Chloroplast division checkpoint in eukaryotic algae.
Nobuko Sumiya, Takayuki Fujiwara, Atsuko Era, and Shin-ya Miyagishima
Proc. Natl. Acad. Sci. USA. (2016). Published online, DOI:10.1073/pnas.1612872113
Chloroplasts arose from a cyanobacterial endosymbiont, which introduced photosynthesis into eukaryotes. It is widely believed that synchronization of division in the eukaryotic host cell and in the endosymbiont was critical for the host cell to maintain the endosymbiont/chloroplast permanently. However, it is unclear how the division of the endosymbiont (the chloroplast) and host cell became synchronized. Using the unicellular red alga Cyanidioschyzon merolae, we show that the host cell enters into the metaphase only when chloroplast division has commenced. A similar phenomenon also was observed in the glaucophyte alga Cyanophora paradoxa. It thus seems likely that the acquisition of the cell-cycle checkpoint of chloroplast division played an important role in the establishment of the chloroplast in ancient algae.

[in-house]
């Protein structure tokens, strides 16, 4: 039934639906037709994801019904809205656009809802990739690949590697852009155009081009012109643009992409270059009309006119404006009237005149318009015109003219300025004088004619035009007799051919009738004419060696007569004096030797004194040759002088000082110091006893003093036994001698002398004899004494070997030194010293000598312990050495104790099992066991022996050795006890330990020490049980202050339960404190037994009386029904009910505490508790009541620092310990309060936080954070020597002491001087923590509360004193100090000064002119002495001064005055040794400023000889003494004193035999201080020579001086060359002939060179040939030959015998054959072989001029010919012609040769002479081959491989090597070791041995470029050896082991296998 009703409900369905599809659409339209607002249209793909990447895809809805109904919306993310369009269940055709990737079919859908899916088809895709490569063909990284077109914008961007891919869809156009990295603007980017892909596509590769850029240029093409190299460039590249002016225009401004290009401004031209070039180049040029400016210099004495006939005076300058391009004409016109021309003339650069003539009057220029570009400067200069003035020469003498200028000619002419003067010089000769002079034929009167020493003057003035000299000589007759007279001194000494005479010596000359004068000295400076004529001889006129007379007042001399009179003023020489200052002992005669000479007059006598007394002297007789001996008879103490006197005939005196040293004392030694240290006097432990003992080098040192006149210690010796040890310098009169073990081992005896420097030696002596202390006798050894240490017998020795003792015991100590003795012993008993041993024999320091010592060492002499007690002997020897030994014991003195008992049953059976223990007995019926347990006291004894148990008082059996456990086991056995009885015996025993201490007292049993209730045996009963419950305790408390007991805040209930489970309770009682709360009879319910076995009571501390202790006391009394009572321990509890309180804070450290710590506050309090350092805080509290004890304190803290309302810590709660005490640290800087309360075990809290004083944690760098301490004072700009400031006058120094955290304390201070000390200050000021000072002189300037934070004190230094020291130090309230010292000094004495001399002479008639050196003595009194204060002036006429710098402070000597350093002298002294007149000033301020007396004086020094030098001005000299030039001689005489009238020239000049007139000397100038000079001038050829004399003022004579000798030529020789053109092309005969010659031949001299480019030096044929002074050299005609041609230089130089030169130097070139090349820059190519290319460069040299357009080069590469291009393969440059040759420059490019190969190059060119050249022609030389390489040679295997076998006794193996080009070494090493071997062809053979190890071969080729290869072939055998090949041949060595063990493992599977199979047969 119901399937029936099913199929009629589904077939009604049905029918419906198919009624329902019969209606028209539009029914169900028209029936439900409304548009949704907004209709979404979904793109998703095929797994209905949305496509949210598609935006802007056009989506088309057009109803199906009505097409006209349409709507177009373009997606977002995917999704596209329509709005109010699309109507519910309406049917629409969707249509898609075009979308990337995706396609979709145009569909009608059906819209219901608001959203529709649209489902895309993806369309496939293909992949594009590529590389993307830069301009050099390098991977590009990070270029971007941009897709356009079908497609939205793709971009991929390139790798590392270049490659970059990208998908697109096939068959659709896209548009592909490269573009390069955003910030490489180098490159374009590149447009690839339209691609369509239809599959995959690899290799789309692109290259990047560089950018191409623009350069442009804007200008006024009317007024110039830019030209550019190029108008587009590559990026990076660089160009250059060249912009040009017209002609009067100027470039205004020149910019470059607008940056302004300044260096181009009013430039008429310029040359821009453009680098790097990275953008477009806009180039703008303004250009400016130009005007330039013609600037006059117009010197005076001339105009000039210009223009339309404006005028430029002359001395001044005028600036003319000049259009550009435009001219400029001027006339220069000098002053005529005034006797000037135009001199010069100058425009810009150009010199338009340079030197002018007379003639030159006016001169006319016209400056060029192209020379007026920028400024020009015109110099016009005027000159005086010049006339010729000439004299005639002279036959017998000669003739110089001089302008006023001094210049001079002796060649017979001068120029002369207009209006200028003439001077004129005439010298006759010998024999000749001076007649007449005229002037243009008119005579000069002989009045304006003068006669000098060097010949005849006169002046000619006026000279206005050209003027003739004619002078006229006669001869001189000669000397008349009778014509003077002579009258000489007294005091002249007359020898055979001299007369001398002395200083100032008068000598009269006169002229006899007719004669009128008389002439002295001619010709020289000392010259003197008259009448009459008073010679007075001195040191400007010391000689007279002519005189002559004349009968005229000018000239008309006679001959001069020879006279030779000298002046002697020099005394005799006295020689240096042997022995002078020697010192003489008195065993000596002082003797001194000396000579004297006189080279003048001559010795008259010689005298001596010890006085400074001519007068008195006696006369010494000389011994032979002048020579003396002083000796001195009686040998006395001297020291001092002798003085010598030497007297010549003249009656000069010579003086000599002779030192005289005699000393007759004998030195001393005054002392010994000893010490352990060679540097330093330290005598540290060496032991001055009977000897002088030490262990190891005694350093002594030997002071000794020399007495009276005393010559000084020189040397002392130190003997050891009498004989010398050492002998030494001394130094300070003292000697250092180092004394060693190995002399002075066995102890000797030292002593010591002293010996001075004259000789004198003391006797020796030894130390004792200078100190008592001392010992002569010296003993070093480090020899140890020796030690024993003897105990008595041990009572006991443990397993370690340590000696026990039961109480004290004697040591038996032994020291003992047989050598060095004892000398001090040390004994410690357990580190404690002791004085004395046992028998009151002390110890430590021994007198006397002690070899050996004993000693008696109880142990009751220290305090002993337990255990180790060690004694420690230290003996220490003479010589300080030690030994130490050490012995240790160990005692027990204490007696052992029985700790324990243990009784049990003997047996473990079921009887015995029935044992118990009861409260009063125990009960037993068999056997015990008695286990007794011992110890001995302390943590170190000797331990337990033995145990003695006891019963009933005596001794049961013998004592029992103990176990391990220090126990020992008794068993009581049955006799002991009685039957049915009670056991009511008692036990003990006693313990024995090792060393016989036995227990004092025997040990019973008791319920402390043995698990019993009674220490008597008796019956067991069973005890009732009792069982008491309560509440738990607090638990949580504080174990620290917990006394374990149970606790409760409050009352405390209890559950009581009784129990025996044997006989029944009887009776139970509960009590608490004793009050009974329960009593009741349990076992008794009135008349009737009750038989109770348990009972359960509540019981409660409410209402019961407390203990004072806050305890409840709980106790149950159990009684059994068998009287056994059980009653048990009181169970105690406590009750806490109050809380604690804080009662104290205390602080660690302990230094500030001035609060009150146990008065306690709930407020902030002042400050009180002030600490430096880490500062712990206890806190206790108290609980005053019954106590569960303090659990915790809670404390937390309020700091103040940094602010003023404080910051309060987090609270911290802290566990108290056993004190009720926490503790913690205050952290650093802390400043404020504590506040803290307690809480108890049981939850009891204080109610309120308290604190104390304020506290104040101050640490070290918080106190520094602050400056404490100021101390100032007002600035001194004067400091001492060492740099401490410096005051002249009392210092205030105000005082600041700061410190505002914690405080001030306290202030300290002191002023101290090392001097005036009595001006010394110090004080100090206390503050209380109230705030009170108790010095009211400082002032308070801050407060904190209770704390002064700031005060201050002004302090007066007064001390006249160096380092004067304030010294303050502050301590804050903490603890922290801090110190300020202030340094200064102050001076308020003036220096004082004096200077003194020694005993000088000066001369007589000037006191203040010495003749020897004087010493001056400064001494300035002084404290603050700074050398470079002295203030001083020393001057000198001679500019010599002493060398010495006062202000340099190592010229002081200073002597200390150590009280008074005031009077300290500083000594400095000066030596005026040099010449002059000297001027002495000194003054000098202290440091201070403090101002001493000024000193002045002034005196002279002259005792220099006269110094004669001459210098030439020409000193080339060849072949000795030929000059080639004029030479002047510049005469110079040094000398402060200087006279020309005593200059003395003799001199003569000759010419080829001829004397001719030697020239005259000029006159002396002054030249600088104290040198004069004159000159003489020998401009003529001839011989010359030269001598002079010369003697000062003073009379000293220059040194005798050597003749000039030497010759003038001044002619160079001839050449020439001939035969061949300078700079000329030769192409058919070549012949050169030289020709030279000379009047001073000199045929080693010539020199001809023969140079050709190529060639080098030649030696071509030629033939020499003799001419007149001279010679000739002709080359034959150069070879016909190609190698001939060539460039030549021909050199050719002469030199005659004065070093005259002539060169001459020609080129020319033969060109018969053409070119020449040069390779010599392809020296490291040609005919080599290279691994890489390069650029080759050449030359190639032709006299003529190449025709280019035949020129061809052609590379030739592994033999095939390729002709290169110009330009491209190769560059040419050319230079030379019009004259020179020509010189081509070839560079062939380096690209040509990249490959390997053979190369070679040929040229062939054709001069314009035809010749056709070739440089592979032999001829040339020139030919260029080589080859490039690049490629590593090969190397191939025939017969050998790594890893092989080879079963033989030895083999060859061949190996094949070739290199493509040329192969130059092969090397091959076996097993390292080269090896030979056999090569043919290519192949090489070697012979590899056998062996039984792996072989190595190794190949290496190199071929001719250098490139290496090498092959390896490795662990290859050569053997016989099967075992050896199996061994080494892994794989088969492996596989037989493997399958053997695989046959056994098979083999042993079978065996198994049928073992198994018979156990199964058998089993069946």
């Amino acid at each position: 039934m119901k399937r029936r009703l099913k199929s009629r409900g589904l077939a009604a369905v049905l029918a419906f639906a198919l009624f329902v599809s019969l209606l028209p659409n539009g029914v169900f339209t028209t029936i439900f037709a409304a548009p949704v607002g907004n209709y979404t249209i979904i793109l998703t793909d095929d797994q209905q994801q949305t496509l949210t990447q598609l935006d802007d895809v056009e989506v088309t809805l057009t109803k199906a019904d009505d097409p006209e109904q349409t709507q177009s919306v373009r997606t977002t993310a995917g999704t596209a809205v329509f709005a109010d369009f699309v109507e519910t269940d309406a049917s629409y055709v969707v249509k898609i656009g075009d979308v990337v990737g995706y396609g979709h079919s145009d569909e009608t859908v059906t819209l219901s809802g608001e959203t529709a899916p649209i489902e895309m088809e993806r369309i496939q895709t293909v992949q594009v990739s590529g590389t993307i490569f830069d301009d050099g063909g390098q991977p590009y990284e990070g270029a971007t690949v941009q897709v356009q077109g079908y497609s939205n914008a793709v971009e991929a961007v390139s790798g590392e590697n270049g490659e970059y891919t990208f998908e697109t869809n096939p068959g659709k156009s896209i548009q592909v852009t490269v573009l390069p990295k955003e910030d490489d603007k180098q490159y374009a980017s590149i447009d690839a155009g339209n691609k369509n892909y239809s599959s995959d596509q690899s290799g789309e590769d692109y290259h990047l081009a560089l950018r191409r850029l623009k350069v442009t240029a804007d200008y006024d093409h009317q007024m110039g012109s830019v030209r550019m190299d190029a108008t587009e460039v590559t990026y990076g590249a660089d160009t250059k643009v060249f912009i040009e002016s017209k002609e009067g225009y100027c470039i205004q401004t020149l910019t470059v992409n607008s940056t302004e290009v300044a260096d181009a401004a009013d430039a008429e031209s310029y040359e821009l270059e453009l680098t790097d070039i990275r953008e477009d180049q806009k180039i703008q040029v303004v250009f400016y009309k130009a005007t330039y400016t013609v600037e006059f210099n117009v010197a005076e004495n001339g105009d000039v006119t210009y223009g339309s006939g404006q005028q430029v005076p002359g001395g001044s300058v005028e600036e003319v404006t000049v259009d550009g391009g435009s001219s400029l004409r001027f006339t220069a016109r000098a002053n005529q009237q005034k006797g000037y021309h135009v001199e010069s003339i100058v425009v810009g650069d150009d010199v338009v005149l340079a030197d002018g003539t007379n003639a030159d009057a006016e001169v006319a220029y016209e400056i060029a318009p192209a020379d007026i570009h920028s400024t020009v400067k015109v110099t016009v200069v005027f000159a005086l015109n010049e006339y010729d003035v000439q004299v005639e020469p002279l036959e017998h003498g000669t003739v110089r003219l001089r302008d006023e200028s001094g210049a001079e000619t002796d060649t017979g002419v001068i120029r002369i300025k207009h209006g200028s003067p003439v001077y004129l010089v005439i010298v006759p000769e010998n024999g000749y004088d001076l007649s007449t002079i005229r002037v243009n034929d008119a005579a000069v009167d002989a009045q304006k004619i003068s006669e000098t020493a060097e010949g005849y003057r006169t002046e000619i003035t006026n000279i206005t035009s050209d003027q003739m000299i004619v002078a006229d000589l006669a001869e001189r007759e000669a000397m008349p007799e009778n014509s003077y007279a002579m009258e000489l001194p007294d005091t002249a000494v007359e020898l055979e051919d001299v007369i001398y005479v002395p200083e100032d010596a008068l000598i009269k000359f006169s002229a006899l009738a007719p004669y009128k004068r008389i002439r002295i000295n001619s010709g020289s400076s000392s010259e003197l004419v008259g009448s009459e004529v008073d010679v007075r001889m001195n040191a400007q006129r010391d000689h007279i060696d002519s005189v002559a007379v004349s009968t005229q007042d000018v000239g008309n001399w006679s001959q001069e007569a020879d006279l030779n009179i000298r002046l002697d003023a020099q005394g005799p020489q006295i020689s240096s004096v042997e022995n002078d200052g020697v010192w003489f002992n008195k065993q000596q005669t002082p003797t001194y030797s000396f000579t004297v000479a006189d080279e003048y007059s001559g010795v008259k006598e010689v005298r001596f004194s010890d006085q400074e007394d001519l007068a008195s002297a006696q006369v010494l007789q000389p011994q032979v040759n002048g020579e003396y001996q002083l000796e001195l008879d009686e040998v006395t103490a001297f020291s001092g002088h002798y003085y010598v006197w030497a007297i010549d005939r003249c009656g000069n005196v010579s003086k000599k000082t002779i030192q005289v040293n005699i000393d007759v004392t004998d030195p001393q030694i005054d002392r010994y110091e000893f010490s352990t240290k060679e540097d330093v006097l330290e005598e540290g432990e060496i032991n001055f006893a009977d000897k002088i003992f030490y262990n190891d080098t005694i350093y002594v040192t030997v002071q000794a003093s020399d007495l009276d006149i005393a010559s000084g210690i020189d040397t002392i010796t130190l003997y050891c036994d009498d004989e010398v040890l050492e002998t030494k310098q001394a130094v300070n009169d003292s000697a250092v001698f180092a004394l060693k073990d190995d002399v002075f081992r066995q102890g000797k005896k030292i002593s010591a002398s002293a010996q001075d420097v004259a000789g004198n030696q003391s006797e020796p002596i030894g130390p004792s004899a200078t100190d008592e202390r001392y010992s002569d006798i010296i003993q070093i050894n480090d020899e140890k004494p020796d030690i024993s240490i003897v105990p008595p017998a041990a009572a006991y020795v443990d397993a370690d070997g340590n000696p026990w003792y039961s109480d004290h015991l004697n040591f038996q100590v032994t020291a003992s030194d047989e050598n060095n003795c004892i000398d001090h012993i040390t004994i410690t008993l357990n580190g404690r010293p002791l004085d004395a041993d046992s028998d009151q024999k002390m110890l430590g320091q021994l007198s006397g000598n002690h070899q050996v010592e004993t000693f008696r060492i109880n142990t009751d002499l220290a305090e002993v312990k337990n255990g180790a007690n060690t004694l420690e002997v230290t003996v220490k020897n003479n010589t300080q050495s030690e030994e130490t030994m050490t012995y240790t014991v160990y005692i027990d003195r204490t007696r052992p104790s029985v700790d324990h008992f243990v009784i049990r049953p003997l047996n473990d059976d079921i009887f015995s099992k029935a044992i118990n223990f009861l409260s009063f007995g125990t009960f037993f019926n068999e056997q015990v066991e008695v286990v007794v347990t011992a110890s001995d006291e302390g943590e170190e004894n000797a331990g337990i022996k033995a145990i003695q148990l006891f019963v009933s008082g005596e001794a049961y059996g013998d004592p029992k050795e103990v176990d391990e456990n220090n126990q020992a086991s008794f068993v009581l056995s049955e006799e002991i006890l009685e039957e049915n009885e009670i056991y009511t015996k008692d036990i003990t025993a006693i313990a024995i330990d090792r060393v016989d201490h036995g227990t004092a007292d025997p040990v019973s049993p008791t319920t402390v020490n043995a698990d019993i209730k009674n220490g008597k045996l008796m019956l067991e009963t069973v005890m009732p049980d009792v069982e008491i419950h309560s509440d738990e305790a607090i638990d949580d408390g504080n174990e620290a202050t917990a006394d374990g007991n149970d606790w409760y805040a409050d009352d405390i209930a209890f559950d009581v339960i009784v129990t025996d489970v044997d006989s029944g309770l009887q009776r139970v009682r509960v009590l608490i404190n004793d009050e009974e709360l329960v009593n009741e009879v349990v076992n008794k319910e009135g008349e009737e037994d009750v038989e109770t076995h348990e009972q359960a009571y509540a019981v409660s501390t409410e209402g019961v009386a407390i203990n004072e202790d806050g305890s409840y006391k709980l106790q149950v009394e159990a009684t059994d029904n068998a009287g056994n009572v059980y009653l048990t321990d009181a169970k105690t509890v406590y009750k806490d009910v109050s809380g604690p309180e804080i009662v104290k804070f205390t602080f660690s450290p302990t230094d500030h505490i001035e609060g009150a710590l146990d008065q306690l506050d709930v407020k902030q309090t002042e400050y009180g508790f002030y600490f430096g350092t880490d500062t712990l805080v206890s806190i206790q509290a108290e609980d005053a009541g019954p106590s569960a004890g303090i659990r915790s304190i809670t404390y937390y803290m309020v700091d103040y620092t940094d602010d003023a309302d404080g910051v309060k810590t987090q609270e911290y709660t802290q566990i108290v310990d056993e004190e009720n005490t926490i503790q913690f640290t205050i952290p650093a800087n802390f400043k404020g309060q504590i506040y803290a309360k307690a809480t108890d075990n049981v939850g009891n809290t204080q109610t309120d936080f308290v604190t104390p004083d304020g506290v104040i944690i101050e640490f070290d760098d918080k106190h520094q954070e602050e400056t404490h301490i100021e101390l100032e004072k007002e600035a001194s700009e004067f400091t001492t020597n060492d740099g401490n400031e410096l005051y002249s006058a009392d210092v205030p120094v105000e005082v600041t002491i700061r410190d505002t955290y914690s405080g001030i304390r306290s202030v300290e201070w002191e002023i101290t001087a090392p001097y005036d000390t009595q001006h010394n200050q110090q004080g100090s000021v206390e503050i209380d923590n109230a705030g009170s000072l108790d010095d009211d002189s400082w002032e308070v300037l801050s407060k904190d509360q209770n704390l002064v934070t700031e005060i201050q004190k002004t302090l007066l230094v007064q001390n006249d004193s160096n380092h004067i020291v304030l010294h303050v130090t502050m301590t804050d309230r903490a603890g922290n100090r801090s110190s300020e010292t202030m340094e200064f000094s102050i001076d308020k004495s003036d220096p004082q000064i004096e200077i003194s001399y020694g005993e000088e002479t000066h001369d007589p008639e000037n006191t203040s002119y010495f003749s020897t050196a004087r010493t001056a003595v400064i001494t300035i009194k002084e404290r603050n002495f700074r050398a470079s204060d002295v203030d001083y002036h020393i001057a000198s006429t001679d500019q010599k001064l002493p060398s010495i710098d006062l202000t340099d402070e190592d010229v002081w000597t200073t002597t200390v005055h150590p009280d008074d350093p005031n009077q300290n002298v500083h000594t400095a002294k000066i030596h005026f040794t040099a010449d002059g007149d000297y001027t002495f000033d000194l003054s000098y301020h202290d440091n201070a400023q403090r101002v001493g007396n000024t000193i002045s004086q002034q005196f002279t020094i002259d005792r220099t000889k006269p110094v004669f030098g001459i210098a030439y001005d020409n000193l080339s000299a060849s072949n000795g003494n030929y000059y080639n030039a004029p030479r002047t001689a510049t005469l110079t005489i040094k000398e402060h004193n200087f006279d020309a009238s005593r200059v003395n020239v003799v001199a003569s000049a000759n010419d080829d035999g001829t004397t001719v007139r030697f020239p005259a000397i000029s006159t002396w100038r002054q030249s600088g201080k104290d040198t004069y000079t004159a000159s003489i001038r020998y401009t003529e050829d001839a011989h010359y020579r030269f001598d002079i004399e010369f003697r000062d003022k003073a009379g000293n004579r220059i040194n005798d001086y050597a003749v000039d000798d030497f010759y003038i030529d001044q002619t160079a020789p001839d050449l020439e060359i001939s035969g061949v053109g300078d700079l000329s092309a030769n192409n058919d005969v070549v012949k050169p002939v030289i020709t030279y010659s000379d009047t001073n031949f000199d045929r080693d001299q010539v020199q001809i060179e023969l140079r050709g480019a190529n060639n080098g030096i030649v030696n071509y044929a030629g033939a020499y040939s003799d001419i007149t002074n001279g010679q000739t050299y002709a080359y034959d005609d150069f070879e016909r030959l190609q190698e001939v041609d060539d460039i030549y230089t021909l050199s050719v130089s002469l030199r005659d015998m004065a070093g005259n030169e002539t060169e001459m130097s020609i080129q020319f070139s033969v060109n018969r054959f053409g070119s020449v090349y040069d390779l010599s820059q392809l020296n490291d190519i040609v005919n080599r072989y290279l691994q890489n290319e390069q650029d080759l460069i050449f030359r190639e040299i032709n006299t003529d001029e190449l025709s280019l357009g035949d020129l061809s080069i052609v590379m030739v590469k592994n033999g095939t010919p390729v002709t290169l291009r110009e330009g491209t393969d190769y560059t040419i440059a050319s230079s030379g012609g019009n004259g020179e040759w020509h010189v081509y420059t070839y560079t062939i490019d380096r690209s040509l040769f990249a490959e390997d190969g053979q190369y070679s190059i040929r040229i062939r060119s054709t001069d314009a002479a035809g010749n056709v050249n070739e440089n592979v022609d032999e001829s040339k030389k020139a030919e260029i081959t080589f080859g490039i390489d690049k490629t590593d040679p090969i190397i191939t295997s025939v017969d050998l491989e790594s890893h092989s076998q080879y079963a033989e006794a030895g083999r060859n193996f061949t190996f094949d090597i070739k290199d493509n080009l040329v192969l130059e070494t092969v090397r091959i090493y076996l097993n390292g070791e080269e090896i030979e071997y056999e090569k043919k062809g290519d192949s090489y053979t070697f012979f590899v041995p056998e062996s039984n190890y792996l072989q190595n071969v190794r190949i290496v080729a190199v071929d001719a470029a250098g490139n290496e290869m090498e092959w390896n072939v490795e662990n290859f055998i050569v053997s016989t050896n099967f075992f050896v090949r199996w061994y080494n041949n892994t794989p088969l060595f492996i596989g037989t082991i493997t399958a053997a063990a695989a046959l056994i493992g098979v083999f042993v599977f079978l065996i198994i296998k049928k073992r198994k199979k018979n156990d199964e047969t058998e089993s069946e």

The interactive synchronization of division in the eukaryotic host cell and the chloroplast in algae. The host cell restricts the onset of chloroplast division to the S phase by S-phase–specific expression of nucleus-encoded chloroplast-division proteins. The formation of the competent chloroplast-division machinery and constriction of the chloroplast division site lift the prophase arrest so that the host cell enters into the metaphase only when chloroplast division progresses.